In the controversies around, and legal and political challenges to, the Bangalore-Mysore Infrastructure Corridor being constructed by Nandi Infrastructure Corridor Enterprises, one can see signs of a new historical stage and urban form. Court judgments between 1997 and 2006 relating to land acquisition for infrastructure projects such as NICE tell us about the new urban form, which the courts feel obliged to bring into being, displaying a proselytising zeal in promoting corridor urbanism. The corridor project has seized hold of the planning, bureaucratic, and judicial imagination in ways that signal a consensus about the imperatives of rapid capitalist growth, uncontaminated by any early postcolonial notions of developmentalist growth.

Non-Food Expenditures and Consumption Inequality in India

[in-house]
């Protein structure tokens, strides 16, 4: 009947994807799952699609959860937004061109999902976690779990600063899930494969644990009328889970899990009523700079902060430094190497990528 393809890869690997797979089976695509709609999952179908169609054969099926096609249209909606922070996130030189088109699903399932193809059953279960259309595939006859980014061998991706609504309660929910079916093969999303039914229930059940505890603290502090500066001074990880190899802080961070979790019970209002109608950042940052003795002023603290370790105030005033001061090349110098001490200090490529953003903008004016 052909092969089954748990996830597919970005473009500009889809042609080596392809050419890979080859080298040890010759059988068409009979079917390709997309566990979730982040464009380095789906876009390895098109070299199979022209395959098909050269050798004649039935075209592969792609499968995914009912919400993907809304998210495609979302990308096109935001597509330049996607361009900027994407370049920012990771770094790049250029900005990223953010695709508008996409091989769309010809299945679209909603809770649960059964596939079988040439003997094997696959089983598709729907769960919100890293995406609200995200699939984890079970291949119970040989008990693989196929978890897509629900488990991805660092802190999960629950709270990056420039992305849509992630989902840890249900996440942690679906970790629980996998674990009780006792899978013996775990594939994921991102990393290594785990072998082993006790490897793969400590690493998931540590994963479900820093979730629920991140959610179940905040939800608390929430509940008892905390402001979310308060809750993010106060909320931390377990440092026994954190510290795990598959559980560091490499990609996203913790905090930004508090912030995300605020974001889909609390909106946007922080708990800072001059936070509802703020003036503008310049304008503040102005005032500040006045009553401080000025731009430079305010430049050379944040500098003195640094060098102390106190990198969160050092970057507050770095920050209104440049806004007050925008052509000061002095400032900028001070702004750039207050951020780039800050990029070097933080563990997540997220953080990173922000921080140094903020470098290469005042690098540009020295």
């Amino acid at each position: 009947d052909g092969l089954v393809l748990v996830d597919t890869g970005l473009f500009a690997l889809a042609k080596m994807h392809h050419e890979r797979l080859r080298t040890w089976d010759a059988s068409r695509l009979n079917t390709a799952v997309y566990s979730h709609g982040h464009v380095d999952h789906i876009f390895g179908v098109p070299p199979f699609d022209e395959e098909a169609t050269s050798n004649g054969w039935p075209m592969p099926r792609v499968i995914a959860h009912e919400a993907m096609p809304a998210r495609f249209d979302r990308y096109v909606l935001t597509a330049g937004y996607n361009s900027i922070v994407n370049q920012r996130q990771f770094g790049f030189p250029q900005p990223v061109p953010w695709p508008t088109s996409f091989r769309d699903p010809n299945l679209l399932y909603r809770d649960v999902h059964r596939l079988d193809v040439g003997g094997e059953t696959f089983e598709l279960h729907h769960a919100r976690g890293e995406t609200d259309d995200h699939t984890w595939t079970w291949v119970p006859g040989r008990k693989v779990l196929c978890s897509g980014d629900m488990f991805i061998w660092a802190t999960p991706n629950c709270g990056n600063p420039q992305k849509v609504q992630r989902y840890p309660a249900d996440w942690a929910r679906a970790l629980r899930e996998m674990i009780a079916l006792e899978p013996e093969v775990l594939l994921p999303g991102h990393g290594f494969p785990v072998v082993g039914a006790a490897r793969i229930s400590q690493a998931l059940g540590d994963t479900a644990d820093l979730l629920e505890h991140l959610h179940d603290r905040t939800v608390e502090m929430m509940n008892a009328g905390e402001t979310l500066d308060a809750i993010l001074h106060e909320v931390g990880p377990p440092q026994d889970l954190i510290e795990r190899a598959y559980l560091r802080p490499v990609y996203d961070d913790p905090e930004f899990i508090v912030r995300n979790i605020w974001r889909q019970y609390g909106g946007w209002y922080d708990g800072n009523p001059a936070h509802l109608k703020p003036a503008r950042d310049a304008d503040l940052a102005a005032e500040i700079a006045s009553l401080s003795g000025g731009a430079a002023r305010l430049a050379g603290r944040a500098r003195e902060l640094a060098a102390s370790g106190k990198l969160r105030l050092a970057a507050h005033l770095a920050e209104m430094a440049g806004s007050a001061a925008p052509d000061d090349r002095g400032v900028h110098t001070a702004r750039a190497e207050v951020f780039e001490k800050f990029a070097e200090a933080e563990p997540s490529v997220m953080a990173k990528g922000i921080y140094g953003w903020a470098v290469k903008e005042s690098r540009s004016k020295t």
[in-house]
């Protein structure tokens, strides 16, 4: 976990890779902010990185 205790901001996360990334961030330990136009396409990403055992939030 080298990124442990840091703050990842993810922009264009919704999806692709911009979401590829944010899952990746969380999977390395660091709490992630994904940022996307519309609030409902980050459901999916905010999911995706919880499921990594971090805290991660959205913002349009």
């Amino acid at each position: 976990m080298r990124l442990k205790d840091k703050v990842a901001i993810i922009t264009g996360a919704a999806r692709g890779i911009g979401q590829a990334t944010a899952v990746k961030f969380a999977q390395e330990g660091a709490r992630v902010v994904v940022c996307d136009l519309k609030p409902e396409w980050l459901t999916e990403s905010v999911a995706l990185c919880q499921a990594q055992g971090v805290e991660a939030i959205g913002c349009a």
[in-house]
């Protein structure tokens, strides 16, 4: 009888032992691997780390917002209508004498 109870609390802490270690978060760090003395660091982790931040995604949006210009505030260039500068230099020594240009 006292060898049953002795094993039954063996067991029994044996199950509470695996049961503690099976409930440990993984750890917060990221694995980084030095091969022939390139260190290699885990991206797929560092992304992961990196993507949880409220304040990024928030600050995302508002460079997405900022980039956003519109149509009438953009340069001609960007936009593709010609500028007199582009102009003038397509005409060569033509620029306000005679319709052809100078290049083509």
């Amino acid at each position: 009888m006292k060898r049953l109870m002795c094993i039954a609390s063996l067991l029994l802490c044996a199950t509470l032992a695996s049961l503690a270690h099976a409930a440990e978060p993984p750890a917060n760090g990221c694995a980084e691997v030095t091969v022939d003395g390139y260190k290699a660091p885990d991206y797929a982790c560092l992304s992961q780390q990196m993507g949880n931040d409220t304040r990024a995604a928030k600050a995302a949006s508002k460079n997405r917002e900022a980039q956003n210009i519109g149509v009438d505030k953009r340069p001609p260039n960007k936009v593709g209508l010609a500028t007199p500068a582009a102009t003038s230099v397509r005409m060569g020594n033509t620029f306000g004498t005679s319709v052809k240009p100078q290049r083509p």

This paper contributes to the ongoing debate about economic inequality in India during the post-reform period. It analyses consumption inequality through the hitherto neglected lens of non-food expenditure. Using household level consumption expenditure data from the quinquennial "thick" rounds of the National Sample Survey, the paper shows that inequality within food and non-food groups has declined, even as overall expenditure inequality has increased over time. The analysis suggests that the rise in overall expenditure inequality is due to the increased weight in the household budget of non-food spending, which tends to be more unequal than food spending. The paper also shows that inequality is very different across broad non-food items. Durables, education, healthcare, and consumer services show the most rapid increases in real expenditure, and also display the highest levels of inequality. Finally, the paper offers some possible mechanisms for this phenomenon and suggests policy measures to deal with this form of inequality.